Published online 13 June 2010 | Nature | doi:10.1038/news.2010.293


River deltas hint at ancient Martian ocean

Similar heights of channel mouths suggest they fed into one body of water.

Reconstruction of the putative Martian ocean that would have covered one third of the planetA huge ocean may have covered almost one-third of the Martian surface.B.Hynek/University of Colorado

Planetary geologists in the United States have analysed data that suggest Mars was once home to a huge ocean of water, covering nearly one-third of its surface. Their evidence, a ring of dry river deltas and valleys all at a similar elevation, adds weight to the idea that the red planet once supported an Earth-like water cycle.

Hints that an ocean once occupied the northern lowlands of ancient Mars first arose in the late 1980s. Scientists examining pictures of the surface claimed to recognize extensive shorelines and vast networks of river valleys and outflow channels feeding in the same direction. Other researchers used thermal physics to imply that such networks could only have been carved by a complete water cycle, fuelled by one or more huge bodies of water.

“Our research started as kind of a joke.”

Not all evidence has supported the idea of a Martian ocean, however. In the late 1990s, researchers studying high-resolution images of the proposed shoreline regions could not find any of the erosion and sediment normally associated with an ocean's edge. Nor have they since found the telltale coastal landforms seen on Earth, such as spits and wave-deposited ridges.

Gaetano Di Achille and Brian Hynek of the University of Colorado in Boulder, whose study could now tip the balance back in favour of an ancient ocean, initially had no interest in the debate. They had been building a database of Martian river deltas and valleys to examine how they might have been eroded by water, but ultimately realized that they had enough data to tackle the bigger picture. "Our research started as kind of a joke," says Di Achille. "We were working on this database of deltas and valleys, and we said: why don't we try to check this ocean hypothesis?"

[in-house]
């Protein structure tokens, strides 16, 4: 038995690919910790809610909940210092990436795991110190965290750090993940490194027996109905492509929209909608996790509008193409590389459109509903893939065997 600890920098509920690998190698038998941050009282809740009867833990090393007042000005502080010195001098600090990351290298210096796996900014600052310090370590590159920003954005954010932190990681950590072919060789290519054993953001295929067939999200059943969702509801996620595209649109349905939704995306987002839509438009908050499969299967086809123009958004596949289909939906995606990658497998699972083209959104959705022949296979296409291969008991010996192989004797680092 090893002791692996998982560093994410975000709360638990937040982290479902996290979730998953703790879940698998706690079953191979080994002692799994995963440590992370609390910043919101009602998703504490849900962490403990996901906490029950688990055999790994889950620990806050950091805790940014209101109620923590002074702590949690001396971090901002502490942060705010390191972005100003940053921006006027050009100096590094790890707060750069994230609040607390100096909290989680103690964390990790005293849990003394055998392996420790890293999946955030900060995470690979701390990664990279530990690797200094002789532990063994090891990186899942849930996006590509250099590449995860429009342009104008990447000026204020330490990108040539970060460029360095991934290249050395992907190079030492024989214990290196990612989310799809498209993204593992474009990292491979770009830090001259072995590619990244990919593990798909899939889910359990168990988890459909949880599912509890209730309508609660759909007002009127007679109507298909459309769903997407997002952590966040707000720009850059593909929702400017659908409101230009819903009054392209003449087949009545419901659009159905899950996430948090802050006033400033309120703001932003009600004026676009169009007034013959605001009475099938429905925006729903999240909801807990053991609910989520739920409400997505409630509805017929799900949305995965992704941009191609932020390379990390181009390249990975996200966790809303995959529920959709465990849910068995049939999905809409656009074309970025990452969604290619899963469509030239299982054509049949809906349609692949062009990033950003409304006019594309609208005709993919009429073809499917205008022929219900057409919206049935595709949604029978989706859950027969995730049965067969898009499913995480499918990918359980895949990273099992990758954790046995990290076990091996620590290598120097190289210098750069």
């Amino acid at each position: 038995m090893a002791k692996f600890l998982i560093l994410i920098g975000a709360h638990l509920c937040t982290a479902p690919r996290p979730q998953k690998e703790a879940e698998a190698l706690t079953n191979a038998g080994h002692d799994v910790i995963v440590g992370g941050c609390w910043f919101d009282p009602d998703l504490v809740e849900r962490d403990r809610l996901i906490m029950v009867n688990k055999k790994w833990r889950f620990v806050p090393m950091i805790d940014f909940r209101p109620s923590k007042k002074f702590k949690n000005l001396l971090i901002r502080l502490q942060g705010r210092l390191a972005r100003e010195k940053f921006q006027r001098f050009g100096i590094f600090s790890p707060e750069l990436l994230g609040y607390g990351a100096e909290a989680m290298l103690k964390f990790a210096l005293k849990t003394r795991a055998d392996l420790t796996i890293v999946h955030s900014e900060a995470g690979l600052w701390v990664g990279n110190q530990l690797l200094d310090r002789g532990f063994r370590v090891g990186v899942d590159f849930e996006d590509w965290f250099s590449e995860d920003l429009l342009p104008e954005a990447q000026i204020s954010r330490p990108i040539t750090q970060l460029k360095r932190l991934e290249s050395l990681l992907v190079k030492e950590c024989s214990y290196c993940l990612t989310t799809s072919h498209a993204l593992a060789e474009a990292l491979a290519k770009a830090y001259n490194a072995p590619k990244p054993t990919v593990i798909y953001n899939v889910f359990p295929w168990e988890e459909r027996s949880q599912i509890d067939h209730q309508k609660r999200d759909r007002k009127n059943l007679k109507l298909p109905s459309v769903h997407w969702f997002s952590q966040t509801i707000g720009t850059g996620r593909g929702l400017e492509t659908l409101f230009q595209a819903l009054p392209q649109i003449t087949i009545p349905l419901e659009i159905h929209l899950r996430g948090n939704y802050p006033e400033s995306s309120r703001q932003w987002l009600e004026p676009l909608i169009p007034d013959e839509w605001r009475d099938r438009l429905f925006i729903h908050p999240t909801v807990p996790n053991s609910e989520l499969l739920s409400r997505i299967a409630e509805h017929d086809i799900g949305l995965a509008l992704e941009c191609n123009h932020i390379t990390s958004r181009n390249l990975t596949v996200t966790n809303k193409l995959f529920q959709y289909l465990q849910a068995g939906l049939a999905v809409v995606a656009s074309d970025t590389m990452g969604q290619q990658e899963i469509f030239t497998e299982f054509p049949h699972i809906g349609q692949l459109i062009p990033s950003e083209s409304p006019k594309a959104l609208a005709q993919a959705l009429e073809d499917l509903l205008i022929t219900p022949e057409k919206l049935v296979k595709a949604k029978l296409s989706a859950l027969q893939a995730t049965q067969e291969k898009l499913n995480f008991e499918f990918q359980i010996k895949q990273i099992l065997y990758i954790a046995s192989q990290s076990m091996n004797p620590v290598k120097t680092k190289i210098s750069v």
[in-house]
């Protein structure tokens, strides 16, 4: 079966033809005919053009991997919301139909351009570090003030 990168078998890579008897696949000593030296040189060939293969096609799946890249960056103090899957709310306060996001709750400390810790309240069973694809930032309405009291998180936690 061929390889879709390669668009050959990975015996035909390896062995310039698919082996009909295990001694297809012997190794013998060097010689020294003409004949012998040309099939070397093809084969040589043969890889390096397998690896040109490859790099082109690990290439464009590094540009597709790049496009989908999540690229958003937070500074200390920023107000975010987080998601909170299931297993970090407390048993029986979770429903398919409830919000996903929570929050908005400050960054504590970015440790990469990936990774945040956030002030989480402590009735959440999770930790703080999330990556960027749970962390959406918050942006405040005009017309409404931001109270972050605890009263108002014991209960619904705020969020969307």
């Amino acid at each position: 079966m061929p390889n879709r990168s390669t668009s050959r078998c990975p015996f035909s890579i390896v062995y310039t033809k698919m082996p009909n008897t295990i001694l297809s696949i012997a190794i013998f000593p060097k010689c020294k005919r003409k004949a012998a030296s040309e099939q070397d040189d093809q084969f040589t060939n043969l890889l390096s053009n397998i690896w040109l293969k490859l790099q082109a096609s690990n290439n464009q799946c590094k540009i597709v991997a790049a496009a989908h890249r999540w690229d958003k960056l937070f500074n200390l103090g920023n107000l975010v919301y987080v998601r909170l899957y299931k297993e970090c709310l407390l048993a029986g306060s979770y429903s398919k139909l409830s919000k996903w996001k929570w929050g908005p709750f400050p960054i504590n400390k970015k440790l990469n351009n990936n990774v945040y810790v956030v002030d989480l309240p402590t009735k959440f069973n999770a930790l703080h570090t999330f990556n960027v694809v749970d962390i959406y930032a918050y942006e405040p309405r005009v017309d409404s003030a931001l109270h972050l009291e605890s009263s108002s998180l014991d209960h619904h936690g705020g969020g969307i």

Elevation issue

Di Achille and Hynek analysed the distribution and elevation of 52 deltas and numerous valley networks along Mars's northern lowlands. Of the deltas, 17 were at a very similar elevation and could not be dismissed as being the mouths of smaller tributaries or feeding isolated basins. A further 12 deltas fitted within the error bars of this average surface elevation, totalling 29 deltas, or 55% of those analysed, that seemed to feed the same body of water. The locations of the end points of the valleys also seemed to be consistent with a possible coastline. The research is published online in Nature Geoscience today1.

Taylor Perron, a geologist at the Massachusetts Institute of Technology in Cambridge, says that the result "strengthens the argument in favour of oceans" but leaves some issues unresolved. He says that there is enough variability in the delta elevations to suggest that there is not just one level coastline, and that it is "hard to explain" why some valleys end at much higher elevations than the proposed ocean. "One possible explanation is a large-scale deformation of the planet, which warped the landscape, transforming what was once a level shoreline into one with more variable elevations," he says.


Di Achille thinks that this explanation doesn't work, because any widespread deformation should see the deltas' elevations sweep up and down in broad waves along the coastline, rather than narrowly scattered about it as they observed. In any case, he says, the variability in delta elevation on Mars is smaller than that found on Earth, and valleys almost always peter out on dry, higher land, so the question is moot.

Still, there is broad agreement from all sides that Di Achille and Hynek's analysis is not the last word on the existence of an ancient Martian ocean. If it did exist, at some point a dramatic change in climate probably caused it to disappear into the crust, into ice caps and out through the atmosphere. Now, 3.5 billion years later, researchers have the difficult task of finding evidence amid a landscape that has since been blighted by volcanism and cratering.

Caleb Fassett, a geoscientist at Brown University in Providence, Rhode Island, says that the work will "stimulate new thinking" about past conditions on Mars. But he agrees that, as an indirect study, it needs backup from a more definitive method. "Finding further evidence for an ancient ocean besides the topography of Mars would have major implications," he says. 

  • References

    1. Di Achille, G. & Hynak, B. M. Nature Geoscience doi:10.1038/NGEO891 (2010).
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